Oh man, what a weekend! I got to make some awesome new friends and shoot a ton of new stuff. I was thumbing through my shots and I wanted to find one that I think summed up the weekend. For those like +elizabeth hahn and +Brian Bach Sørensen spinning wool was just a normal part of shooting at a photowalk, but for the rest of us, we've never done it before. So what better place to teach us, but inside a lava tube called Pluto's Cave. Part of the problem with most of my shots inside the cave was scale, you just couldn't feel how big these chambers were. So I stepped back a got the whole group lined up for +Owen Richardson to rabidly spin the wool.
So a big thanks to everyone in no particular order for coming along. +Jess Newcomb & his wife +Teresa Newcomb who got their cameras off of auto for the first time! +Owen Richardson who discovered a new calling in life, spinning wool. +elizabeth hahn for helping spread the word and is one of the most easy going people +Brian Bach Sørensen for letting everyone play with his balls, repeatedly. +Justin Spelbrink who quietly goes around shooting laughing inside knowing his photos are better than all of ours. +Cris Sellers and her mother Sally(?) who were always really friendly and were diligently focused on the photography.
I'll be posting more pictures from the trip throughout the week so be sure to save the search for #shastaplus2012 to see everyone's shots. Read post in Google+
Boom! Remember this side of me? It's still in there. I was digging through my landscape folder of images that are marked to process. Man this one has been temping me for over a year now. Those early Spring storms that blow in at Sunset.
Today marks a big step forward into my photography career. I've been working crazy long hours keeping up with my full-time day job and my nearly full-time photography night/weekend job.
This week I have moved into part time work doing web development giving me two whole days to do photography! While it's scary stepping out on your own, putting food on the table for my family is pretty motivating.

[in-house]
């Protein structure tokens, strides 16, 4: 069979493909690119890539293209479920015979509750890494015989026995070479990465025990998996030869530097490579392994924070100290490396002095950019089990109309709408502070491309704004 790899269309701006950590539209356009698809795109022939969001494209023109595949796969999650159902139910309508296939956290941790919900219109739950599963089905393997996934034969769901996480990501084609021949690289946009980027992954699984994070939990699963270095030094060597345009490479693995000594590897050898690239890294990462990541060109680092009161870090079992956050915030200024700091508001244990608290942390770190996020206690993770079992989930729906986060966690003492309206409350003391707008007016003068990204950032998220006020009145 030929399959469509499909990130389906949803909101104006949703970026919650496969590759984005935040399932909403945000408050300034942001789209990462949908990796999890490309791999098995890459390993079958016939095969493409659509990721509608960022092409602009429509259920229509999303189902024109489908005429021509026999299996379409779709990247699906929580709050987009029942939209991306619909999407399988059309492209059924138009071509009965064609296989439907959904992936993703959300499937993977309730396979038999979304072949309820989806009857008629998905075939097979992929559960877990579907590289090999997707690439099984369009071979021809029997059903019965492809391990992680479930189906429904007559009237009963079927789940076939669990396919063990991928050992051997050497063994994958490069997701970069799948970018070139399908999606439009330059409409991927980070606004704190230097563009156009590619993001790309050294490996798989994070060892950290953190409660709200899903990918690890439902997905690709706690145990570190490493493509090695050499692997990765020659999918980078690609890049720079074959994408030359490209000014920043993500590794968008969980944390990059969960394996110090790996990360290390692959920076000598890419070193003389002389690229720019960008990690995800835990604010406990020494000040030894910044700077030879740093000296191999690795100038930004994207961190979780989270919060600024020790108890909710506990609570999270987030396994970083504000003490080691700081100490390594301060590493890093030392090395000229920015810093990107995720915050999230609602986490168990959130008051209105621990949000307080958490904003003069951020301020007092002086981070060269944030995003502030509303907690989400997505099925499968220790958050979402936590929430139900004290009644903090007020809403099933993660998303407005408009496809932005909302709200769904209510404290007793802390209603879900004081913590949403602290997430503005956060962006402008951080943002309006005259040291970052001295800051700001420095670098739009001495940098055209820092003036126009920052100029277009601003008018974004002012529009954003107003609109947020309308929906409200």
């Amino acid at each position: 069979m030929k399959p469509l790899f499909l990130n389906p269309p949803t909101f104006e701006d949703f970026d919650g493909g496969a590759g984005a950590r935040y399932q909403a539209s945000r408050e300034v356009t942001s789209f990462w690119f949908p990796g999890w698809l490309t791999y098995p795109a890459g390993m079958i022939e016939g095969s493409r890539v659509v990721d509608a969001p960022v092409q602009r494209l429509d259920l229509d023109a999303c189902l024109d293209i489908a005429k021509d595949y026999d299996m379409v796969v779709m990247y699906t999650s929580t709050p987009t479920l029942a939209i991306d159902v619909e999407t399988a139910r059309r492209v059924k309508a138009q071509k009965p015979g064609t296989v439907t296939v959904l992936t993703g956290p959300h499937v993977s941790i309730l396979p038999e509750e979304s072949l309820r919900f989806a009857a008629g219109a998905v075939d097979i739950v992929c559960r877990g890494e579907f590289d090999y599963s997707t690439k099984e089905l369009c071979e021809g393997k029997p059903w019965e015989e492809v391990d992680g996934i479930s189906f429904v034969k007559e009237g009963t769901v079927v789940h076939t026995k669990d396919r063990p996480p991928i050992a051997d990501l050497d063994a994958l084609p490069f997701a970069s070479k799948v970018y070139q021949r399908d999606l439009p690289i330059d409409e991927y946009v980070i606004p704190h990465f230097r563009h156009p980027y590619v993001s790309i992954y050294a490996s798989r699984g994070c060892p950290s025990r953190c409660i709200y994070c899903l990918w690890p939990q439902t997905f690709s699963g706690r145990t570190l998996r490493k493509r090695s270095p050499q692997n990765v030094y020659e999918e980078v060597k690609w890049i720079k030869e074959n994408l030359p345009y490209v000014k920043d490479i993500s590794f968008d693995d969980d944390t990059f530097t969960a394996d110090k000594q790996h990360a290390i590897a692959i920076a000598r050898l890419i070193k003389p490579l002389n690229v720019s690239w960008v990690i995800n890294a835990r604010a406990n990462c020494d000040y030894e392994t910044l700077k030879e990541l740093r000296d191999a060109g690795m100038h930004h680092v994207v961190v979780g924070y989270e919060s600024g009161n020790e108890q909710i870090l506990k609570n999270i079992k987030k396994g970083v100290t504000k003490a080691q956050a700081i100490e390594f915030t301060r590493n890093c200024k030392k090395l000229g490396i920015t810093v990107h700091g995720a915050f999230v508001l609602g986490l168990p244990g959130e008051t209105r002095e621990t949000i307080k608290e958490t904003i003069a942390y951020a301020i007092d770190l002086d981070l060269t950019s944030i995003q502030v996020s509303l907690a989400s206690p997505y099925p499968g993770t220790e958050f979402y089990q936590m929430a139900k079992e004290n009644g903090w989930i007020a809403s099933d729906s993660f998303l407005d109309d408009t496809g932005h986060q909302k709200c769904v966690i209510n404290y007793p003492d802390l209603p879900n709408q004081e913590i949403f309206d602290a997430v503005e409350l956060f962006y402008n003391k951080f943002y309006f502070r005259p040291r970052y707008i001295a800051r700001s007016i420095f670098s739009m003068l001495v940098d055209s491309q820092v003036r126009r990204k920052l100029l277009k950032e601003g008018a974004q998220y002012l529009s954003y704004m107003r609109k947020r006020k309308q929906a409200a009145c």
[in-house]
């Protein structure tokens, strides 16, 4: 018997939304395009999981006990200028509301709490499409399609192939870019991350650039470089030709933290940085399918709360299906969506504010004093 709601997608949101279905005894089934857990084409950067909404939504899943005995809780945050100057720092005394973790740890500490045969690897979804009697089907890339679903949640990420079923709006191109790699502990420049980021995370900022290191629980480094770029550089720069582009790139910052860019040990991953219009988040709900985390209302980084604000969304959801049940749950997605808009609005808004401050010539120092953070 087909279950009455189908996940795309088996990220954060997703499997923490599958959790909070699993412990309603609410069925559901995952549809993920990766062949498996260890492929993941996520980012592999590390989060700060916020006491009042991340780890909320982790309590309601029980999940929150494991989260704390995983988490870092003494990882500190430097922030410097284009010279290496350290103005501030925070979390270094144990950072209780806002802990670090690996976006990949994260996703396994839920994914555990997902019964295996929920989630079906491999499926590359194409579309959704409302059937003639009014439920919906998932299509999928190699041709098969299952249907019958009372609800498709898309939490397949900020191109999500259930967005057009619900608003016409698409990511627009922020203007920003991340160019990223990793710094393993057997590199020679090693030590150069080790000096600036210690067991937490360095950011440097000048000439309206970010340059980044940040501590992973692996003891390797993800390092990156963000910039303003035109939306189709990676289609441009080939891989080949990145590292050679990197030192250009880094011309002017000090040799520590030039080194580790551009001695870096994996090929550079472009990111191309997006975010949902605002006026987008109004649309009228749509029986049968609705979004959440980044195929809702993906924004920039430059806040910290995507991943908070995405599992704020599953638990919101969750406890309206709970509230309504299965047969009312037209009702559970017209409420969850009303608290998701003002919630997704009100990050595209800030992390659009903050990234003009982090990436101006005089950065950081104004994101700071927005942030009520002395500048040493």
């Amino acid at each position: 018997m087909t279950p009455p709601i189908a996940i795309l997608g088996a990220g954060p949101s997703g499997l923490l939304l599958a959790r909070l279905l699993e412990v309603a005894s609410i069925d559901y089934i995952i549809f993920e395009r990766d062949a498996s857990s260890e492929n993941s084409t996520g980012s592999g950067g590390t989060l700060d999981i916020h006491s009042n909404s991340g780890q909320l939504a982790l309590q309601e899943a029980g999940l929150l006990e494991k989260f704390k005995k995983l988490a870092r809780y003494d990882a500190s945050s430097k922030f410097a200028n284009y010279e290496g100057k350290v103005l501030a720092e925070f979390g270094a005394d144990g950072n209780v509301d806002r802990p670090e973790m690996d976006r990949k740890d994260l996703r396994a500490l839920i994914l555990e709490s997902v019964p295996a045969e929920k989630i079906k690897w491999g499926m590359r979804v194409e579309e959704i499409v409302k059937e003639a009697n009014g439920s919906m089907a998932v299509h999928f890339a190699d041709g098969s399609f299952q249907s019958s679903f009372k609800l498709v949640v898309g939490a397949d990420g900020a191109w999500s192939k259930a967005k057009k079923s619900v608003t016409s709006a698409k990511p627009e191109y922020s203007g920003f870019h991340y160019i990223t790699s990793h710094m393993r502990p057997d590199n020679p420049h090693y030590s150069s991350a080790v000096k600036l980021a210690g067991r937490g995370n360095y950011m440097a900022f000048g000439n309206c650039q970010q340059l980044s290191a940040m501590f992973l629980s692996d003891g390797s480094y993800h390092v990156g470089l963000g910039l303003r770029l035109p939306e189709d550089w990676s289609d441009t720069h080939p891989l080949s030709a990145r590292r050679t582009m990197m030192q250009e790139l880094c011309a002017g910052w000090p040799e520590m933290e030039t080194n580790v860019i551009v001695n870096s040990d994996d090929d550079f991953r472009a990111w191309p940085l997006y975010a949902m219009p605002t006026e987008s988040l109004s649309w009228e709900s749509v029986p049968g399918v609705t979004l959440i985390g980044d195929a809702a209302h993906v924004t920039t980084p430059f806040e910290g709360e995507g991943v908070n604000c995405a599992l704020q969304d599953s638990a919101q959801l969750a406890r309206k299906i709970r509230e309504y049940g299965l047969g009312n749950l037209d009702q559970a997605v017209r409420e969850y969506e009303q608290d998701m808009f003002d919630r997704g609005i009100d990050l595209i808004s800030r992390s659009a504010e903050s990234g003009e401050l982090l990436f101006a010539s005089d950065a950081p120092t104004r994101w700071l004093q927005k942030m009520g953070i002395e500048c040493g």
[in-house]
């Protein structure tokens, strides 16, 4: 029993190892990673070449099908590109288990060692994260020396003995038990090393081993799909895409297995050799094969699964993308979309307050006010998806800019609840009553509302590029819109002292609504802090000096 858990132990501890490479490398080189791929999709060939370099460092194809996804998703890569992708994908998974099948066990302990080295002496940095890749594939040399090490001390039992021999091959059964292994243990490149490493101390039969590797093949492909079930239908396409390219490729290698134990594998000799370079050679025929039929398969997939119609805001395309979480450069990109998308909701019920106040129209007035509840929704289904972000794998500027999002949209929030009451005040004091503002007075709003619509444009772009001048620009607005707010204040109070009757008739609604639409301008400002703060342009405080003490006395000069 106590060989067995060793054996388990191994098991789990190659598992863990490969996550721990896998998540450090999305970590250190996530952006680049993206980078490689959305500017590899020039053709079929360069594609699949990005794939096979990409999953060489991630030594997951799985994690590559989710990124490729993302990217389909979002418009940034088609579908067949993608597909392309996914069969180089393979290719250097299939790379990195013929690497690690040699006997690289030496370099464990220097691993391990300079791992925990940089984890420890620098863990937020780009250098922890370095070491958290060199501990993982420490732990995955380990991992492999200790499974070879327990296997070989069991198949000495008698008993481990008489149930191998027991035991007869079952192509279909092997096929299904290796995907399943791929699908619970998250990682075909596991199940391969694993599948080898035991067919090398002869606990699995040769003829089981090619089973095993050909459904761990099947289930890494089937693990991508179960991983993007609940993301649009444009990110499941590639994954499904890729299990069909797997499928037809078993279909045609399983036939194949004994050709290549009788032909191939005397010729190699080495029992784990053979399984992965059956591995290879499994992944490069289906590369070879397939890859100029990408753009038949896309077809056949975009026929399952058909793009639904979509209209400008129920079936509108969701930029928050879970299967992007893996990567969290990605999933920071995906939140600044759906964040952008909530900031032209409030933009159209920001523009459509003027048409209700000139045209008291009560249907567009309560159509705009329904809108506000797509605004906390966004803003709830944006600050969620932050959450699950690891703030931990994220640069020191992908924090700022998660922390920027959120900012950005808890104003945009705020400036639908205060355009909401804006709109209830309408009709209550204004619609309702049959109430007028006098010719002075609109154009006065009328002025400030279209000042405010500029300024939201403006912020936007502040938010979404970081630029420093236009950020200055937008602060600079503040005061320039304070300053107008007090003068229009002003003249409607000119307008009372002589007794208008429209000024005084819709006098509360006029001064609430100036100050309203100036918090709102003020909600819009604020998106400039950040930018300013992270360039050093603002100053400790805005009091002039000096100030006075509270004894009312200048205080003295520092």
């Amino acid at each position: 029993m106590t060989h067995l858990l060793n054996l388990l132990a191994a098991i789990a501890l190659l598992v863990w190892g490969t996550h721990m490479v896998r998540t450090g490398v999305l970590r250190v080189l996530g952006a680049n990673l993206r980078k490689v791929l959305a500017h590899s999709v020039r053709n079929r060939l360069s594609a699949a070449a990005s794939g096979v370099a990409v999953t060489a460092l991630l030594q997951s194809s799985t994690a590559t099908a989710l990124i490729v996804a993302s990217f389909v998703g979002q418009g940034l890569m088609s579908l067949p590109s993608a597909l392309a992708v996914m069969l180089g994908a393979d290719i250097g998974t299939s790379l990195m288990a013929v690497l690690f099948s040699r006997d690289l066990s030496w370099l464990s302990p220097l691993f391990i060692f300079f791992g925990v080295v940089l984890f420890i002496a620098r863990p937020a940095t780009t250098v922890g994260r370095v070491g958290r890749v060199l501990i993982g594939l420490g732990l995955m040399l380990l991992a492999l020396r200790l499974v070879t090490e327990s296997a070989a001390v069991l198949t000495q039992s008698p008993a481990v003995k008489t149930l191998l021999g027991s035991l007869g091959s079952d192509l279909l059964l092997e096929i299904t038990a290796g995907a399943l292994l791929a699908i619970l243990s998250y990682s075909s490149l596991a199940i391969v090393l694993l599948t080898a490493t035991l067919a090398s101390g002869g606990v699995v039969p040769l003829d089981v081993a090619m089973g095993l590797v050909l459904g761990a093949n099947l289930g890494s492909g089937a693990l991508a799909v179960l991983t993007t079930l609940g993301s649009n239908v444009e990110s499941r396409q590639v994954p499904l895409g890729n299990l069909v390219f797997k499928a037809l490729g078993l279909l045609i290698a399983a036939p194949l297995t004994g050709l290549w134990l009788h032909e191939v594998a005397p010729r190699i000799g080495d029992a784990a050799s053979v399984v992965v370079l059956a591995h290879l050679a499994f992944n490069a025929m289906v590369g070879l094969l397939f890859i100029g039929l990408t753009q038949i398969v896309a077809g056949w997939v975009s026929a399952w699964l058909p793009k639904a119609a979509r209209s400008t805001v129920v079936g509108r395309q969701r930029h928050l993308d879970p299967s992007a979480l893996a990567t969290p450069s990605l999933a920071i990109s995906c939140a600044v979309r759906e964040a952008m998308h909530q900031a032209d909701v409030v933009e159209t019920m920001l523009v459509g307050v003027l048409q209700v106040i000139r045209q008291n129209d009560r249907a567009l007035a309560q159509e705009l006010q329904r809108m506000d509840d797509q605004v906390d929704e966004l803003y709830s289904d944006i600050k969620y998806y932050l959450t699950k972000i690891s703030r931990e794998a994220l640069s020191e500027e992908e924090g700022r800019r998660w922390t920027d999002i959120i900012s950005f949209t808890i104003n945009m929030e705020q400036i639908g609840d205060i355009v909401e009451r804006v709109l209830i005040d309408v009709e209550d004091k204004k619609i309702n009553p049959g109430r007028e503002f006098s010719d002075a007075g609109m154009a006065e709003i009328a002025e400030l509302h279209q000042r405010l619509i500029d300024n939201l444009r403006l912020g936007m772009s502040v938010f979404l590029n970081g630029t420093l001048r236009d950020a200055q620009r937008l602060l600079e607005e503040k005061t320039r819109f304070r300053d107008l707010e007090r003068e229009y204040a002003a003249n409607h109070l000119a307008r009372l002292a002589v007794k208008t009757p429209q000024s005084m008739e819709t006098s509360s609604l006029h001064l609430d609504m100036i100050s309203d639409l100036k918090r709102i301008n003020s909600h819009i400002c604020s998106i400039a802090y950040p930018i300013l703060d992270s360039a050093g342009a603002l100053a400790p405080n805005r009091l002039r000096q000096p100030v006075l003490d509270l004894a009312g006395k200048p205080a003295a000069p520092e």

I wish I could make prints this big (30x40) more often. Once you go this big, an 8x12 feels tiny. Read post in Google+
On Monday, I had the Mountain Gypsies over. I had never shot dancers before, so I was pleasantly surprised how much easier they were to shoot than mere regular folk. They just know how to carry themselves better. This shot may not make it obvious they are belly dancers, but the back-light here was awesome! Read post in Google+
So I've been working on an assignment for a client and I have been getting skunked left and right with terrible light. Last night the sunset looked promising 180 degrees away from what I needed to shoot, so I stayed home and shot the sunset across the street.
I walked away from this shot after processing and then came back thinking that it was way too colorful, but that's not the photo's fault! The sunset really was spectacular. It was a nice reminder that it still was possible to get an amazing sunset like this. Tomorrow I'm going to back on location in hopes of a good sunrise as a thunderstorm rolls through. Wish me luck! Read post in Google+
I thought it was to dust off my Landscapes album and share something fresh. I had the pleasure of shooting with +Alex Lapidus and his wife +Linda Villers here in Whiskeytown.
Man I need to get out and shoot more landscape work :) It's good for the soul. Read post in Google+
Passing it Along A couple of my boys are in 4-H and they're going to try to to submit a shot into the photography competition coming up. So we turned out them out to try a few things. Here we were trying to teach Caleb the value of perspective. He got really low trying to shoot horses on the other side of the fence out of the frame on the right.
I don't know if they'll get into photography like I have, but it's fun to see them explore with a camera. Read post in Google+
I just noticed